Published in The Sydney Morning Herald, 11 October 2010
A history lesson on the ideas of a 1920s economist help explain the global financial crisis, write Greg Lindsay and Oliver Marc Hartwich.
Sydney is hosting this year’s general meeting of the Mont Pelerin Society, founded by the Austrian-born economist Friedrich Hayek. The ideas that this group of liberal intellectuals aim to spread remain as relevant as ever, no matter how much some politicians try to discredit them.
When Kevin Rudd stumbled his way through political and economic philosophy in 2006 and 2007, he caricatured some of Hayek’s ideas.
Whether he meant to or not, he elevated Hayek to the national stage, at one point slugging it out on the opinion pages with the then prime minister, John Howard, over aspects of economics and public policy. Rudd claimed Howard was in the thrall of this mysterious Austrian and was leading a government of economic fundamentalists. Historians will judge the economic success or otherwise of the respective governments.
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Discussion of Hayek’s ideas and the Austrian school of economics have had a lot of attention recently.
Hayek was awarded the Nobel prize for his ”pioneering work in the theory of money and economic fluctuations” and for his ”analysis of the interdependence of economic, social and institutional phenomena” based on business cycles in the 1920s, before the Great Depression.
In many ways the 1920s were a time of optimism, just like the years before our global financial crisis. Then many believed economic crises were a thing of the past, just as in our times British prime ministers claimed to have abolished ”boom and bust”.
The British economist John Maynard Keynes boldly declared in 1927: ”We will not have any more crashes in our time.” His US colleague Irving Fisher stated that ”prices have reached what looks like a permanently high plateau”. Just days later, the sharemarket crashed.
Against this widespread optimism, Hayek stood alone as a doomsayer. Where most of his colleagues saw endless prosperity, Hayek warned of the coming depression. What had made him so pessimistic?
Hayek’s research had focused on the role of interest rates in determining the structure of production. He was certain that interest rates had been too low for too long and that the result was widespread malinvestment. The boom of the 1920s, Hayek believed, was suspicious – one that could not last and would end in tears.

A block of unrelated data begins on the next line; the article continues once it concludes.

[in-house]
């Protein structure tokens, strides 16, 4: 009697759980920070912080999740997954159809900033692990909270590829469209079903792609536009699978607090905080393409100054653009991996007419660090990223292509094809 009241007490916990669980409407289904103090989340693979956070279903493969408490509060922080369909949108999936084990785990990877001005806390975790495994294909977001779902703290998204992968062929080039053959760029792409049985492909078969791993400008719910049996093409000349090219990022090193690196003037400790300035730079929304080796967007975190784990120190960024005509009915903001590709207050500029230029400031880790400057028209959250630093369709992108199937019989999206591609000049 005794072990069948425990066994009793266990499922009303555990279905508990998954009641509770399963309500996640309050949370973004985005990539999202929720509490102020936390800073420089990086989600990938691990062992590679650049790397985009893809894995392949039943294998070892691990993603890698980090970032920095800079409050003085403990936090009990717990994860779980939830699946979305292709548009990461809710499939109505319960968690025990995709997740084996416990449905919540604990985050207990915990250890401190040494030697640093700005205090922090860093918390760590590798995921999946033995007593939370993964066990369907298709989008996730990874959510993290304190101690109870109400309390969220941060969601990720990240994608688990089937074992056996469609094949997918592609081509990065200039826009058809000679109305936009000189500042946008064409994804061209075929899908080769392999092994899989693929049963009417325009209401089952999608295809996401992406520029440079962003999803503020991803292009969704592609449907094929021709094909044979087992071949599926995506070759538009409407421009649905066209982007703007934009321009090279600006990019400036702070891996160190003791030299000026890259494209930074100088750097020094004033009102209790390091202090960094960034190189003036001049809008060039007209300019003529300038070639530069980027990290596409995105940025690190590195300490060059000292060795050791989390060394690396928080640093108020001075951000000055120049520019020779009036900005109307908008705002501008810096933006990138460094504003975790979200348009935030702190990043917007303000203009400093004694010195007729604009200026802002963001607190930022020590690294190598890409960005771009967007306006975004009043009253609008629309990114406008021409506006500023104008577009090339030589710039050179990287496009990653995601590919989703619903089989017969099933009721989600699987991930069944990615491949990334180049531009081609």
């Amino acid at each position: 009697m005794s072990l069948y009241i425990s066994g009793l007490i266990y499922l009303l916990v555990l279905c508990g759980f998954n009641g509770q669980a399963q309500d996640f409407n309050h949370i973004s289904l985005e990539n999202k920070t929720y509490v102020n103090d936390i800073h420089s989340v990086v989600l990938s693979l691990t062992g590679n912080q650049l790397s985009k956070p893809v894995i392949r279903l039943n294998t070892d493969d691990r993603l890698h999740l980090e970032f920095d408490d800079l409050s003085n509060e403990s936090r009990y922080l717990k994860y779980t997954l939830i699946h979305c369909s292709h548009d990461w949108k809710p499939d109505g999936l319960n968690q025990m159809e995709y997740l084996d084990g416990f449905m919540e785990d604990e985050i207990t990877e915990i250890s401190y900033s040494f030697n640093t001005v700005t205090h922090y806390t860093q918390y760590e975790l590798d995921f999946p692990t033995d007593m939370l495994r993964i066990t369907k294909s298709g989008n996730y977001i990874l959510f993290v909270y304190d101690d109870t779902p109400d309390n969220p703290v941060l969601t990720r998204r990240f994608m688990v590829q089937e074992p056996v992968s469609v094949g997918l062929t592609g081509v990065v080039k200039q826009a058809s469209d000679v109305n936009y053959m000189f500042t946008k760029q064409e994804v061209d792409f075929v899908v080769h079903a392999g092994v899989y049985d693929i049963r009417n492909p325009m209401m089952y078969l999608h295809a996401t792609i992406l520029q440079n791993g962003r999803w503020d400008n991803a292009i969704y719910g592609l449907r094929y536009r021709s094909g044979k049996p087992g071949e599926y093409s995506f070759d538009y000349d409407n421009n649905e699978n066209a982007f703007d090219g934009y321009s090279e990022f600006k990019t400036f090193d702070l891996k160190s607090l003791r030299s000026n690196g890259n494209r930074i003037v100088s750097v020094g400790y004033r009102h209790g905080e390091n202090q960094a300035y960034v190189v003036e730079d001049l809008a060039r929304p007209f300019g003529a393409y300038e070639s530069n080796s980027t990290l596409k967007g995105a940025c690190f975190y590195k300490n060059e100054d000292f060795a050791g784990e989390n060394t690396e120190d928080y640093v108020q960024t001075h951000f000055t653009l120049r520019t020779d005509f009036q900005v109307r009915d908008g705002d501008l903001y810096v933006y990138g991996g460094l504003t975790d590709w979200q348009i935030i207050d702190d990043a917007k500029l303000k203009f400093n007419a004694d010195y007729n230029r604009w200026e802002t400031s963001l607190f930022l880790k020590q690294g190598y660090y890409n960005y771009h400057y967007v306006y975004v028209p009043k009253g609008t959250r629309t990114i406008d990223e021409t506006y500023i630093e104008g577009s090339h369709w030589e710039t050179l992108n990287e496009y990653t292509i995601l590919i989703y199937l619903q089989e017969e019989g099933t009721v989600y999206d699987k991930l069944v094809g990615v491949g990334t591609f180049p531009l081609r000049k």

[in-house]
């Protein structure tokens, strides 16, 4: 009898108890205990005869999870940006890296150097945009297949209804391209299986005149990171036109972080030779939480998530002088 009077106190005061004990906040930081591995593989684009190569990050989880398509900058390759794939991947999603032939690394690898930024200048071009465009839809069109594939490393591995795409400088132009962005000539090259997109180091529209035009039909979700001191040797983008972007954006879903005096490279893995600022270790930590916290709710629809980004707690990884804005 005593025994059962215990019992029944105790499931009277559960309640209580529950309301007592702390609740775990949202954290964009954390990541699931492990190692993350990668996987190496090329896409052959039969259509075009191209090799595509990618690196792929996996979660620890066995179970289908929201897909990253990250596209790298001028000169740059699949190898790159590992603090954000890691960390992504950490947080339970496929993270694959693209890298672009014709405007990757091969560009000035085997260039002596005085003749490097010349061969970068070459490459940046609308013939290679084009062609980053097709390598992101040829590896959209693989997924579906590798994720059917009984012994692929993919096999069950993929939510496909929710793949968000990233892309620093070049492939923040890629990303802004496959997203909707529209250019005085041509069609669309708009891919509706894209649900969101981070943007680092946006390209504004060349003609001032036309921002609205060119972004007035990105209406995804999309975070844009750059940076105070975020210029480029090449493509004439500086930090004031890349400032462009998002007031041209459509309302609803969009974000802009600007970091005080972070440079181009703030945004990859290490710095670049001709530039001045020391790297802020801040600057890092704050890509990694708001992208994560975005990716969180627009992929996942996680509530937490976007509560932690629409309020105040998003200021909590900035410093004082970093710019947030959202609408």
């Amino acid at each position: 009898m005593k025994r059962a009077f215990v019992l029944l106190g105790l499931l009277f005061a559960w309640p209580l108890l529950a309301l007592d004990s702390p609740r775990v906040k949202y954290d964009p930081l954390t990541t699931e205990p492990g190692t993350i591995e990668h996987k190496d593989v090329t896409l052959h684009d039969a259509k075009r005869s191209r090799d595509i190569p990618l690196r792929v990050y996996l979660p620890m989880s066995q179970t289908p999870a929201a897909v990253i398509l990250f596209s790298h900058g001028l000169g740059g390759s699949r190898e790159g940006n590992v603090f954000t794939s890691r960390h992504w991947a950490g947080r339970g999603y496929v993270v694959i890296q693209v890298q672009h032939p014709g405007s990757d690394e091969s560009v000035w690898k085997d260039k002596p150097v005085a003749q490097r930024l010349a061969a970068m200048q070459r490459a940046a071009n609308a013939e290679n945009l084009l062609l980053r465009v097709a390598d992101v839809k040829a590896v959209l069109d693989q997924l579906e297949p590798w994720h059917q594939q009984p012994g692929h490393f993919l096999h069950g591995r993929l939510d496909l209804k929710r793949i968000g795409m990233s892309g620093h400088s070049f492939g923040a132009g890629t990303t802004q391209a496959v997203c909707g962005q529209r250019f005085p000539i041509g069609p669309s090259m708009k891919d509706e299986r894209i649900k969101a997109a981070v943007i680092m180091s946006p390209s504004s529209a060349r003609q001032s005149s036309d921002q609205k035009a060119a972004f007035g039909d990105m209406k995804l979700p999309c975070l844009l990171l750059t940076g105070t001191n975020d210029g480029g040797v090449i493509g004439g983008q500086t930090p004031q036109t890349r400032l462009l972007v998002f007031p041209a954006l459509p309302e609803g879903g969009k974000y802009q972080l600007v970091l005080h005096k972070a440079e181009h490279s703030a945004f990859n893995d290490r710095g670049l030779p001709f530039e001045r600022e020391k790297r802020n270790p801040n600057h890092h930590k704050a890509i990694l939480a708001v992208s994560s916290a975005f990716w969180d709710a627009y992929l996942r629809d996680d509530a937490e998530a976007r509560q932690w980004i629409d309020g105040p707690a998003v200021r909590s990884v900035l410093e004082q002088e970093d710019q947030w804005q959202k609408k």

Hayek was right. The bubble burst and left the Great Depression, with all its terrible economic, social and political consequences.
If this reminds you of our recent problems, it should. The parallels are all too clear. In the 1990s and early 2000s, interest rates, particularly in the US, were often kept at low levels. At one stage the Federal Reserve lowered them to just 1 per cent to fight off a recession. It would seem our local authorities have been more mindful of Hayek’s warnings.
These circumstances would undoubtedly have reminded Hayek of his earlier work. He would have warned again that interest rates as low as this (effectively free money!) would inevitably lead to highly speculative investments (as they did). The boom before the US subprime collapse would have been as suspicious to Hayek as the 1920s boom had been.
The economic disaster we witnessed was not the result of following Hayekian theories; quite the reverse. It was the consequence of ignoring his warnings of distorting interest rates and reckless monetary policies.
”Past instability of the market economy is the consequence of the exclusion of the most important regulator of the market mechanism, money, from itself being regulated by the market process,” he once wrote.
It sounds as if he had referred to the Federal Reserve’s most recent ultra-loose monetary policies.
These ideas have a particular resonance in Sydney this week, where the society’s 38th general meeting is being held. Past and present members include eight Nobel laureates in economics, political and judicial leaders and academics.
It is appropriate for the society’s international members to visit Australia. Its position of economic strength owes a lot to Hayekian ideas of freedom, competition and discovery. Australia remains one of the best case studies on the power of market-based reforms.